© William Larsen

September 9, 2000

Al Gore's states in his 192 page outline, Section 3, page 38:

Increasing our national saving and strengthening our economy by making America debt free by 2012.

Based on current projections, that would result in a transfer of over $100 billion in 2011. The interest savings and the transfers would grow to a projected $250 billion in 2016. From 2016 to 2050 transfers would stay at this level. In total, Al Gore's plan would add- in Net Present Value terms - an additional $1.4 trillion to the Social Security trust fund.

This is a general revenue transfer from federal income taxes, corporate taxes, inheritance tax, etc. in addition to the projected Old Age Survivors Insurance (OASI) surpluses through 2017.

Does Al Gore's plan make America debt free by 2012? Al Gore has divided the national debt into two categories, Private and Public. Private debt he defines as US debt owned by individuals, banks, mutual funds, etc. Public debt is debt owned by Social Security and Government agencies. The national debt stands at about $5.9 Trillion of which Al states $3.9 Trillion is private debt. It is this $3.9 Trillion Al Gore intends to pay down. If the general revenue side of the budget spends no more than the general expense side of the budget, then Social Security's OASI tax surpluses of $1.9 Trillion in surpluses will pay down and reduce the $3.9 Trillion to $1 Trillion. If you add in the interest credited to OASI, it will pay down the additional debt. In essence Social Security is buying the private debt and in 2012 will own most if not all the national debt.

Besides paying down the private debt, Al Gore wants to transfer additional revenue from the general fund to Social Security. If there is no deficits, I am not sure what investments he plans to purchase with the up to $250 Billion per year. Does he plan to stash the cash in a safe where it earns no interest?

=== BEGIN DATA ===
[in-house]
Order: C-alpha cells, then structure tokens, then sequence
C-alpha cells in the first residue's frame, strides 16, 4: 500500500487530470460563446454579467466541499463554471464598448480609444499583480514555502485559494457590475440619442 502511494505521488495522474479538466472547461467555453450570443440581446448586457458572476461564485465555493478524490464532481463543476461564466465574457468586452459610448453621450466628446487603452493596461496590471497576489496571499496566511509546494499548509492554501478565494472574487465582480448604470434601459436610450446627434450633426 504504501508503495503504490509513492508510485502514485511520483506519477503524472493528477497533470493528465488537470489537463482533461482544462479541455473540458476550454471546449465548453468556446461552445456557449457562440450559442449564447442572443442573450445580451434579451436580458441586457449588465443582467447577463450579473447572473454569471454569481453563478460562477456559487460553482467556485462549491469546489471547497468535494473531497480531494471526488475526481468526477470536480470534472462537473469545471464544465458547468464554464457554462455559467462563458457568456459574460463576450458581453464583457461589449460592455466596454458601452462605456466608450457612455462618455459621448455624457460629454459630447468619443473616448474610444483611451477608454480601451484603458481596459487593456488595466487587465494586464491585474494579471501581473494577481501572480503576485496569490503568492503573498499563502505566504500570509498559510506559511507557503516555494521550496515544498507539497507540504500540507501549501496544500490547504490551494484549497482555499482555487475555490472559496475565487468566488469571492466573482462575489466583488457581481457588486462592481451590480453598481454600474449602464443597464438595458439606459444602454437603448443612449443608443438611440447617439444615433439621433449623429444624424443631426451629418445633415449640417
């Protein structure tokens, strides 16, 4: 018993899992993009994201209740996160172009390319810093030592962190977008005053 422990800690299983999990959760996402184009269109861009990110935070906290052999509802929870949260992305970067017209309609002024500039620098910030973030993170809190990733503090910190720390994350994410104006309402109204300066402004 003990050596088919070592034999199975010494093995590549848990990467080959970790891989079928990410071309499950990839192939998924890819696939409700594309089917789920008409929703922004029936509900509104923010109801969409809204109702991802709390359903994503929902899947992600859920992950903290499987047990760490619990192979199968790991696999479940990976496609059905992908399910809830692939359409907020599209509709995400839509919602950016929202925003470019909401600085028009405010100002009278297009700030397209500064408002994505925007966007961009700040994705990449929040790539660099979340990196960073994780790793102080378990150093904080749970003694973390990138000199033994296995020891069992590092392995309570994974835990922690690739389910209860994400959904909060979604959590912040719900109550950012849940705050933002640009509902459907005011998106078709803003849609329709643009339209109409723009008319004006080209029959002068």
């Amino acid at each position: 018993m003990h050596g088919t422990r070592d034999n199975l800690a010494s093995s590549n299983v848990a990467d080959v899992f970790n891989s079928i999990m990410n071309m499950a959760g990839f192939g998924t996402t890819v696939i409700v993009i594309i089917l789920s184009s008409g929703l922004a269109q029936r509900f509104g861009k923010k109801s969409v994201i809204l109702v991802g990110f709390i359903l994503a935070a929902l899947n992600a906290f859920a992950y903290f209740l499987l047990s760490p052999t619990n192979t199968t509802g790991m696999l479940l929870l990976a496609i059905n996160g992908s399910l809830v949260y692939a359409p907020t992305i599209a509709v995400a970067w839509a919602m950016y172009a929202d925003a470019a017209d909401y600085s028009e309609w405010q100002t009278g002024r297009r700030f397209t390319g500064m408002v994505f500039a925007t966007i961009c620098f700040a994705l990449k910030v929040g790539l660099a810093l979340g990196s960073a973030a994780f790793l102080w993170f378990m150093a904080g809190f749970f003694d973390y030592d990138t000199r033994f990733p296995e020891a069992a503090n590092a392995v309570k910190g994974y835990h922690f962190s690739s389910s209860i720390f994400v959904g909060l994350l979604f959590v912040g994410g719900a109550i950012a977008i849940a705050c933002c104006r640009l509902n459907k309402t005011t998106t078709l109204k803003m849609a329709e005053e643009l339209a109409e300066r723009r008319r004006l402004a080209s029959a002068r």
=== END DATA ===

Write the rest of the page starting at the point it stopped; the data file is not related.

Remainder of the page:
But let us say Al Gore's plan has a place for all the surplus money and it earns interest, what is the outcome?

First Al Gore's plan can push the insolvency date for Social Security's OASI program out to 2058. Al says he saves Social Security till 2054, but this is with the Disability portion of Social Security included.

Al does reduce the private debt to zero in 2012. However, let us look at what happens when all these US Treasury notes now owned by Social Security have to be redeemed. Starting in 2017, Al's plan must redeem $19.97 billion. Does this start the private debt all over again? By 2058, Al's plan will have sold off every US Treasury Note its owned. What happened to these notes? Were they redeemed by the US Treasury with cash or did the US Treasury borrow the money on the open markets? In 2037, Social Security will be have to redeem $1 Trillion in US treasuries and multiple trillions each year there after. By 2058 Social Security will have sold off its entire fund and if the Treasury has had to borrow money on the open markets, created a new private debt of $104.169 Trillion!

In essence Al moves the debt around, but never eliminates it. He hides it in the Social Security Trust fund to begin its resurrection in 2017.

Social Security's current cash flow
Projected Surpluses
General Revenue Transfers
Projected Interest Credited
Projected Social Security OASI fund balance
US Treasury debt Sales
US Treasury Debt Interest
US National Debt

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